Chronic Diarrhea: Diagnosis and Management

Lawrence R. Schiller; Darrell S. Pardi; Joseph H. Sellin

Disclosures

Clin Gastroenterol Hepatol. 2017;15(2):182-193. 

In This Article

What Is the Role of Physiological and Microbiological Testing?

Recommendations

21. Breath tests can assist with the diagnosis of carbohydrate malabsorption and SIBO. Sensitivity and specificity are variable; therefore, breath tests are not recommended without local validation. (2b)

22. Idiopathic BAM may be more frequent than previously appreciated. Until more specific tests for BAM become widely available, empiric therapy may be the only option available in many clinical settings. (2b)

23. Direct pancreatic function testing is not widely available. Indirect testing (eg, serum trypsin, fecal chymotrypsin, and fecal elastase assays) has limited sensitivity. Imaging and empiric trials of pancreatic enzyme replacement therapy may be the best available methods for assessing the role of pancreatic insufficiency in patients with steatorrhea. (2c)

Hydrogen Breath Tests. Hydrogen (H2) production in mammals is due to bacterial metabolism of carbohydrates, allowing development of technologies to detect malabsorption of carbohydrates and SIBO.[66] If carbohydrate, eg, lactose or fructose, is malabsorbed, colonic bacteria metabolize the carbohydrate and produce H2. Similarly, in SIBO, the bacteria in the small intestine degrade nutrients before they can be absorbed, again producing H2. The H2 diffuses across the gut wall into the bloodstream, is excreted by the lungs, and can be detected in the breath.

SIBO is generally associated with anatomic or functional abnormalities of the intestine such as strictures, achlorhydria, motility disorders, or scleroderma. Symptoms related to SIBO include diarrhea, bloating, and weight loss. The diagnostic gold standard, quantitative culture of intestinal aspirates, is uncommonly performed in practice. Instead, hydrogen breath tests that use glucose or lactulose are more commonly used. However, sensitivity and specificity of these tests vary widely, resulting in questionable reliability.[66]

SIBO has increasingly been implicated as a factor in IBS with diarrhea on the basis of lactulose hydrogen breath tests.[67] However, other studies have not confirmed the frequent diagnosis of SIBO in IBS patients.[68] Increased sensitivity and specificity may be gained by simultaneous measurement of intestinal transit time, which permits an accurate determination of whether the hydrogen signal arises from the small bowel or colon.[69]

Bile Acid Malabsorption. Our understanding of the pathophysiology, clinical presentation, and treatment of BAM is changing rapidly. Although classic BAM as a result of ileal resection or disease remains uncommon, there has been an increasing interest in idiopathic BAM that may be related to functional diarrhea or diarrhea-predominant IBS in as many as 33%–60% of cases.[70,71] Emerging evidence suggests that there may be a paradoxical increase in the bile acid pool related to changes in the intestinal peptide FGF19.[70,71] There are several promising diagnostic studies that unfortunately are not widely available.[72] Whole-body retention of selenium-75-homocholic acid taurine is used in Europe and Canada as a measure of BAM, but it is not available in the United States.[73] Quantitative stool bile acids and measurement of C4, an indicator of bile acid synthesis and pool size, may be performed in a limited number of academic centers.[71] Patients with an abnormal selenium-75-homocholic acid taurine test (<10% retention) predictably respond to bile acid binding drugs, whereas those with normal retention do not.[71,72,74] Better understanding of the pathophysiology of BAM may lead to innovative therapies in the near future.[75,76] If specific testing is not available, clinicians often resort to empiric trials, which not unexpectedly have a much less predictable response.[74,75,77]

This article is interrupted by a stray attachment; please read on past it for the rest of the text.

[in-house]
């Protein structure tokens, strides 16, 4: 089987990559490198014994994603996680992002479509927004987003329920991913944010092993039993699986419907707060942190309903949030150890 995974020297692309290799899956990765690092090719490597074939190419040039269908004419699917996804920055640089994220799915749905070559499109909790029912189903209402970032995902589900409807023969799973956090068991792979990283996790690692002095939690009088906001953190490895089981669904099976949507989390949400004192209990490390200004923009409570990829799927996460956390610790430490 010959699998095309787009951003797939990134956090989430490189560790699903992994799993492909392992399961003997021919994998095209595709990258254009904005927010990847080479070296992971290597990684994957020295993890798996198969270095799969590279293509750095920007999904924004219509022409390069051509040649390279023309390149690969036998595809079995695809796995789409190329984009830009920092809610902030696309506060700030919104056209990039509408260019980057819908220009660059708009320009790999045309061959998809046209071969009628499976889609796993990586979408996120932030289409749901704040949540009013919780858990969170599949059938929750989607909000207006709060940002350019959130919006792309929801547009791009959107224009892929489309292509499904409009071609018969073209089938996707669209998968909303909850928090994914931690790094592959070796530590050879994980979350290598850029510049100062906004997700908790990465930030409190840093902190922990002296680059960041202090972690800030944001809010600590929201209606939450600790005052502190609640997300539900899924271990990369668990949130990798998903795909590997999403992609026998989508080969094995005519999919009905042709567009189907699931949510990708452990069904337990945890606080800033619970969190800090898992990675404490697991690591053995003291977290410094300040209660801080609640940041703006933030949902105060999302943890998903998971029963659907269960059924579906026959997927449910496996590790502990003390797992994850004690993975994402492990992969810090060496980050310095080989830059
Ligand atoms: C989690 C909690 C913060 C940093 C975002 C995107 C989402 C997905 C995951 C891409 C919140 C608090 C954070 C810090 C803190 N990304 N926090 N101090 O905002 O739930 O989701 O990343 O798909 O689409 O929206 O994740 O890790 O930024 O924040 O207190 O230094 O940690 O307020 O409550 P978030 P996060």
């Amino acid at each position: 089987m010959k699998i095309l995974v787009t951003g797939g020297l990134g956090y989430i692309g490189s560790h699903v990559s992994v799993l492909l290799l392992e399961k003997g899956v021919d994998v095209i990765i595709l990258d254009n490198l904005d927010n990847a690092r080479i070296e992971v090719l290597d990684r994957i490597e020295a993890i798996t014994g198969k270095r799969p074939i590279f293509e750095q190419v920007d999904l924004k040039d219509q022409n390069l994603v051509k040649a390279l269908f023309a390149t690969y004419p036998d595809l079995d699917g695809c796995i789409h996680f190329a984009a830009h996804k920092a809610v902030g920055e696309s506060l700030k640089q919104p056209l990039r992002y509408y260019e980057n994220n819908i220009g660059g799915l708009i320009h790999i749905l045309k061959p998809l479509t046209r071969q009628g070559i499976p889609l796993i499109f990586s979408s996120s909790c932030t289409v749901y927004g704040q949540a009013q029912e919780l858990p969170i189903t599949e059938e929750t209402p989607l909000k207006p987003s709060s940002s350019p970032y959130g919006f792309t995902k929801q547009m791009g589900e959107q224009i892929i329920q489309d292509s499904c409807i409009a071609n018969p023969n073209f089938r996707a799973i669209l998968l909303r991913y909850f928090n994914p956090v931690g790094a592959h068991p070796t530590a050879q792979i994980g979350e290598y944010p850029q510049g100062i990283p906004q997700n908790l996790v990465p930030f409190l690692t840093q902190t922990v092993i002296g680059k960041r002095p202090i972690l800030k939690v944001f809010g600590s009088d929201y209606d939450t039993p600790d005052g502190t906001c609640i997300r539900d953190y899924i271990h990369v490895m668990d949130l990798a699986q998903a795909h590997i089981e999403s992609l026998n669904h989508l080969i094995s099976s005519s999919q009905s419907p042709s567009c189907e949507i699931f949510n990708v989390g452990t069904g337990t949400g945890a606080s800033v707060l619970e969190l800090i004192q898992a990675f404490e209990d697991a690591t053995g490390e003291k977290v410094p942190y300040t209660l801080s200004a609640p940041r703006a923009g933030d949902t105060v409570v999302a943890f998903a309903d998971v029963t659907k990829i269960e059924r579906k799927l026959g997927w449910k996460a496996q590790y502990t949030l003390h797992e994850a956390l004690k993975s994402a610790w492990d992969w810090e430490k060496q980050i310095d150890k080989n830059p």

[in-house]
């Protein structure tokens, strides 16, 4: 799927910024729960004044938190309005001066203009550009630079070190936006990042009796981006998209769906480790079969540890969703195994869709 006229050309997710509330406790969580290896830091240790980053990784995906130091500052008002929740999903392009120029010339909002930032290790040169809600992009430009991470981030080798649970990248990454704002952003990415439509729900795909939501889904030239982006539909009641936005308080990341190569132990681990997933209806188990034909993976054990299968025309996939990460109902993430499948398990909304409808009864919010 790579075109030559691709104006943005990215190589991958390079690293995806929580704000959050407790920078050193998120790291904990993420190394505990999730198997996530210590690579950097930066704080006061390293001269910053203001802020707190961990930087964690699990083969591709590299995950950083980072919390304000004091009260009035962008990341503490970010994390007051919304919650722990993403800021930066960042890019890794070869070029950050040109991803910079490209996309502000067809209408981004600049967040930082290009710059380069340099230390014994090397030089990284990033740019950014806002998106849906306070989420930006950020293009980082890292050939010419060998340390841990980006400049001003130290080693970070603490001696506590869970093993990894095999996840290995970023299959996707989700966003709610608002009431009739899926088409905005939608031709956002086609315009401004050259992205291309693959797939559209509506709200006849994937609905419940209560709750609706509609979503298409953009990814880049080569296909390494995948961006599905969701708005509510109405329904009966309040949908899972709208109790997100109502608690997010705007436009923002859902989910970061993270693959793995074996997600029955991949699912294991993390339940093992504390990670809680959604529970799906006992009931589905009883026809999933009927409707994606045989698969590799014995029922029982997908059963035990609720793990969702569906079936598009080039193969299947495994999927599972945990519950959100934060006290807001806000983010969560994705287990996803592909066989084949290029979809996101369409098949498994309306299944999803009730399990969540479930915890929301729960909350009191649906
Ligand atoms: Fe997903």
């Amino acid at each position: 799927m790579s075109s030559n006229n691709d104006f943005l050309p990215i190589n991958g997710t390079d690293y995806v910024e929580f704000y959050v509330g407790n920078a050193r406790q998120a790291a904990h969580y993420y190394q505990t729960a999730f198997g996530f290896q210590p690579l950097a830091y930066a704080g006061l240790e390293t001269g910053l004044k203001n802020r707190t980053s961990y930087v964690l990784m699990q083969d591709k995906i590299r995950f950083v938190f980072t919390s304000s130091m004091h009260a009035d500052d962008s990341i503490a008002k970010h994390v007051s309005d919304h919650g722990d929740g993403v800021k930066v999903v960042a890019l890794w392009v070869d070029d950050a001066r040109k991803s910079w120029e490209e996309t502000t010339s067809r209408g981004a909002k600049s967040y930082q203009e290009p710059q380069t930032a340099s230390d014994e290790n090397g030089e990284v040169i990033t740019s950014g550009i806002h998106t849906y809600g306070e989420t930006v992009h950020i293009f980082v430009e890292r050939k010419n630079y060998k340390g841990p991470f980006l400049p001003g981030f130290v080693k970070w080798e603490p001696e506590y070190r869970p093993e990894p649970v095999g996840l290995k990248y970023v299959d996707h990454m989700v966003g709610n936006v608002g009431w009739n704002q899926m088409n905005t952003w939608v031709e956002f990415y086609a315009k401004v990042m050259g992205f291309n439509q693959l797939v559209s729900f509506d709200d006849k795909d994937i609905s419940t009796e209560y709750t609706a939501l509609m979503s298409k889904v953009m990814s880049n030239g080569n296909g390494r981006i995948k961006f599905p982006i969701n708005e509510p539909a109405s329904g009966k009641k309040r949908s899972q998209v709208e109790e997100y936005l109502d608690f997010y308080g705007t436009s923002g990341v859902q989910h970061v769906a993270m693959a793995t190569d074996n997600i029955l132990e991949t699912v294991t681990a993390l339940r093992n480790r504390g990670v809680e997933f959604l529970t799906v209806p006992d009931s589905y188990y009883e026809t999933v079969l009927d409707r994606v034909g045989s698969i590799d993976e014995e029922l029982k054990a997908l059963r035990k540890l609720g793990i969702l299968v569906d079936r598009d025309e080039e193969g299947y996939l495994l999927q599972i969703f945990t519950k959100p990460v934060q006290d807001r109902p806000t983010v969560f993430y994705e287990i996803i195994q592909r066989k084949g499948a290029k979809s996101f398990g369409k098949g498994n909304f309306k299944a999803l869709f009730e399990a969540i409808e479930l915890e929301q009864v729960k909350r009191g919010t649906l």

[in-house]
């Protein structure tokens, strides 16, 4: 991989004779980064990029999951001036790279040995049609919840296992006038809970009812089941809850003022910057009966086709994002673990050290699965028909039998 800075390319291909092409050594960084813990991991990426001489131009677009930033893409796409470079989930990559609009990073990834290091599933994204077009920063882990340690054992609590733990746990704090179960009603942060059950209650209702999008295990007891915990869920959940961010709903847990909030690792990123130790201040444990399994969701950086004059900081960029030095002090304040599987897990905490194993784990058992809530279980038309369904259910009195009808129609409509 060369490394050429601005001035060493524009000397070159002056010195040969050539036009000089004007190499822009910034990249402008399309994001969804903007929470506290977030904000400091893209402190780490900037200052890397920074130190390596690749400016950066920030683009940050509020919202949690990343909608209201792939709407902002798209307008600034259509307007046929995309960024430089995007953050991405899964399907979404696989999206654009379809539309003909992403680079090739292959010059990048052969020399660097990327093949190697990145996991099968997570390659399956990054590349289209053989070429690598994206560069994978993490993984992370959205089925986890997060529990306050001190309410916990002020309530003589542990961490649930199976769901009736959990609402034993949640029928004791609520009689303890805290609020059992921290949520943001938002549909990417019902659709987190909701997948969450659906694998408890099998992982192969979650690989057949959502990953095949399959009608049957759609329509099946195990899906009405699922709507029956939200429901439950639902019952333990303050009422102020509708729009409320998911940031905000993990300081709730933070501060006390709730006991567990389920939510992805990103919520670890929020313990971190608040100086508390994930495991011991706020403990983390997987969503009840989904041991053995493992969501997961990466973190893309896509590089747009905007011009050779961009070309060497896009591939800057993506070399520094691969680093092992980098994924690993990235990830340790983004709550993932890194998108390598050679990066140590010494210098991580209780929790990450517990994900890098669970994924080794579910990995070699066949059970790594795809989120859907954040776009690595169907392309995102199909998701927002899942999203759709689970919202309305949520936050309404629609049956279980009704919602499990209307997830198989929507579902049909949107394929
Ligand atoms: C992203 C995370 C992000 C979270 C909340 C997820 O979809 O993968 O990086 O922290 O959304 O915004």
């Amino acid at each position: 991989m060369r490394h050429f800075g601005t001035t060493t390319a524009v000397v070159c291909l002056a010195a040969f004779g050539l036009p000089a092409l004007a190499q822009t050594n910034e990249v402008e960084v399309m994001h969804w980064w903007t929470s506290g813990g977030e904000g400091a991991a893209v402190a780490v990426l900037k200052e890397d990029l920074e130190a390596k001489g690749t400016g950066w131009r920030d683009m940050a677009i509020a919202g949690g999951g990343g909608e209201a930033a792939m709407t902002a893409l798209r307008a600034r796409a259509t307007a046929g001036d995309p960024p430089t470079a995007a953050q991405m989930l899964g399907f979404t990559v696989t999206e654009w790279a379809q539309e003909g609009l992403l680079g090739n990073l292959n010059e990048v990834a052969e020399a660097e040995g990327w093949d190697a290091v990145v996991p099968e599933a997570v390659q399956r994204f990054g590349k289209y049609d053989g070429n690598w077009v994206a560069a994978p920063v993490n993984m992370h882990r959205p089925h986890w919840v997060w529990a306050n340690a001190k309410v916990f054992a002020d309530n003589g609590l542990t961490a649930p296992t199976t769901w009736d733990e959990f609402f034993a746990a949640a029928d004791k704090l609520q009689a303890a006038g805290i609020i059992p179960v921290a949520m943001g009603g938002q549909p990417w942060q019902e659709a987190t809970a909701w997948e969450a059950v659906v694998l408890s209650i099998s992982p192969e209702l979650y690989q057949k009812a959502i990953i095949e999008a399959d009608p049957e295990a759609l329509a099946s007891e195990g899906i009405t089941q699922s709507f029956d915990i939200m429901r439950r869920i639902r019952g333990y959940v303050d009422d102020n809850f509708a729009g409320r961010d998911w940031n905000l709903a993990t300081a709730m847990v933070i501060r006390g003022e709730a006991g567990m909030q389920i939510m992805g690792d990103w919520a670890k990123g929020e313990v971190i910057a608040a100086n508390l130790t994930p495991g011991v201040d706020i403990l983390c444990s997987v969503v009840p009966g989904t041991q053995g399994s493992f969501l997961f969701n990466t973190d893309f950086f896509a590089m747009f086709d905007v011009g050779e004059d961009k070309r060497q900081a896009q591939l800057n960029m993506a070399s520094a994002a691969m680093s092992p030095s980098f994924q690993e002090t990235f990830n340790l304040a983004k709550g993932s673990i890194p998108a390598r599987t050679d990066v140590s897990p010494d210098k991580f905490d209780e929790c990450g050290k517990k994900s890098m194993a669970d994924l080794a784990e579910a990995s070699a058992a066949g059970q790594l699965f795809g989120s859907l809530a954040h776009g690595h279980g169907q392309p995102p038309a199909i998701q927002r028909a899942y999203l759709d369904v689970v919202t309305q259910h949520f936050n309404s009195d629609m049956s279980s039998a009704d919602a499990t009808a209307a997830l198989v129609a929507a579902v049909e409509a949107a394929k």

Pancreatic Function Testing. Testing for pancreatic insufficiency is difficult.[50] The gold standard, the secretin stimulation test, is cumbersome and rarely performed. In a modified, endoscopic secretin stimulation test, the pancreatic duct is cannulated during endoscopic retrograde cholangiopancreatography for fluid collection, but diagnostic accuracy is a concern.[78]

Other tests of pancreatic function, including serum trypsin, fecal chymotrypsin, and fecal elastase,[50] are attractive because of their relative simplicity. However, they have limited ability to detect mild pancreatic insufficiency.

Imaging to diagnose chronic pancreatitis is based on detecting the abnormal anatomy, such as with endoscopic ultrasound and MR imaging without and with secretin.[50]

In practice, many clinicians opt for an empiric trial of pancreatic enzyme replacement when pancreatic insufficiency is considered a potential cause for diarrhea. Although there are some intricacies to evaluating the results of empiric enzyme replacement therapy, a symptomatic response and reduction in steatorrhea may be sufficient to establish a diagnosis in the appropriate clinical setting.

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